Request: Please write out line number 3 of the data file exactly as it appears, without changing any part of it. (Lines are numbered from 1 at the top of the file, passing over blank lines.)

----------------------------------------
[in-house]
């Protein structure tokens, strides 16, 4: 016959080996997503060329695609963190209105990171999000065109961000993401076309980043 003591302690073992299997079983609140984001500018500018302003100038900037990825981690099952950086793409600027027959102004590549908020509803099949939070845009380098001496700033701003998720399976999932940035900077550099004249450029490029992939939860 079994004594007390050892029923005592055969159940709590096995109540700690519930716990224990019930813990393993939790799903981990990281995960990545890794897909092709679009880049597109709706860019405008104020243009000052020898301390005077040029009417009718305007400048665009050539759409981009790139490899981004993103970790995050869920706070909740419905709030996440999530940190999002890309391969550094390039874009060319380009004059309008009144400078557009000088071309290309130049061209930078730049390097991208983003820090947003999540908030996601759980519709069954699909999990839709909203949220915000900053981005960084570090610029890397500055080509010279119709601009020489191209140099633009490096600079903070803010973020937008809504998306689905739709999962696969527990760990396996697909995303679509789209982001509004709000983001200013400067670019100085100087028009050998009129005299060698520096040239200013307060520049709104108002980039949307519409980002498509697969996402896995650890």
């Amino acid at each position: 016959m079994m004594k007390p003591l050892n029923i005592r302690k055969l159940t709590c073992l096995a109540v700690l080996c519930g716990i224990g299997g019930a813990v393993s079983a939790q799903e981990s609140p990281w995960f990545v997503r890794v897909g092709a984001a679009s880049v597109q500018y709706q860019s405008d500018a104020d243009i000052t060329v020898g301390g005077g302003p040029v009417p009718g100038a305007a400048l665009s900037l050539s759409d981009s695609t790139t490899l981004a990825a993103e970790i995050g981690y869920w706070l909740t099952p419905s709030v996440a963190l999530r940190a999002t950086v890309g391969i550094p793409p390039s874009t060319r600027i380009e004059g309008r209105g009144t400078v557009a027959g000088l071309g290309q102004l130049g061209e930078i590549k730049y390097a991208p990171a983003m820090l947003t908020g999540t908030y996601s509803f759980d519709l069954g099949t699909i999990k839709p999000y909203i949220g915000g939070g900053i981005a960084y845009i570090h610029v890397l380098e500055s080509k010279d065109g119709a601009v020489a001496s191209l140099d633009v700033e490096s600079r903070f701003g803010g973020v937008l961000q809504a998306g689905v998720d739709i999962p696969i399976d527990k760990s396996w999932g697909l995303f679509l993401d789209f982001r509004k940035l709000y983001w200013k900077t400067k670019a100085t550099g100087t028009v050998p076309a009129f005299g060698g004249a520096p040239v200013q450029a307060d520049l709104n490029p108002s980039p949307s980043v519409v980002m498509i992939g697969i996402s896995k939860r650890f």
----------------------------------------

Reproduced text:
């Amino acid at each position: 016959m079994m004594k007390p003591l050892n029923i005592r302690k055969l159940t709590c073992l096995a109540v700690l080996c519930g716990i224990g299997g019930a813990v393993s079983a939790q799903e981990s609140p990281w995960f990545v997503r890794v897909g092709a984001a679009s880049v597109q500018y709706q860019s405008d500018a104020d243009i000052t060329v020898g301390g005077g302003p040029v009417p009718g100038a305007a400048l665009s900037l050539s759409d981009s695609t790139t490899l981004a990825a993103e970790i995050g981690y869920w706070l909740t099952p419905s709030v996440a963190l999530r940190a999002t950086v890309g391969i550094p793409p390039s874009t060319r600027i380009e004059g309008r209105g009144t400078v557009a027959g000088l071309g290309q102004l130049g061209e930078i590549k730049y390097a991208p990171a983003m820090l947003t908020g999540t908030y996601s509803f759980d519709l069954g099949t699909i999990k839709p999000y909203i949220g915000g939070g900053i981005a960084y845009i570090h610029v890397l380098e500055s080509k010279d065109g119709a601009v020489a001496s191209l140099d633009v700033e490096s600079r903070f701003g803010g973020v937008l961000q809504a998306g689905v998720d739709i999962p696969i399976d527990k760990s396996w999932g697909l995303f679509l993401d789209f982001r509004k940035l709000y983001w200013k900077t400067k670019a100085t550099g100087t028009v050998p076309a009129f005299g060698g004249a520096p040239v200013q450029a307060d520049l709104n490029p108002s980039p949307s980043v519409v980002m498509i992939g697969i996402s896995k939860r650890f």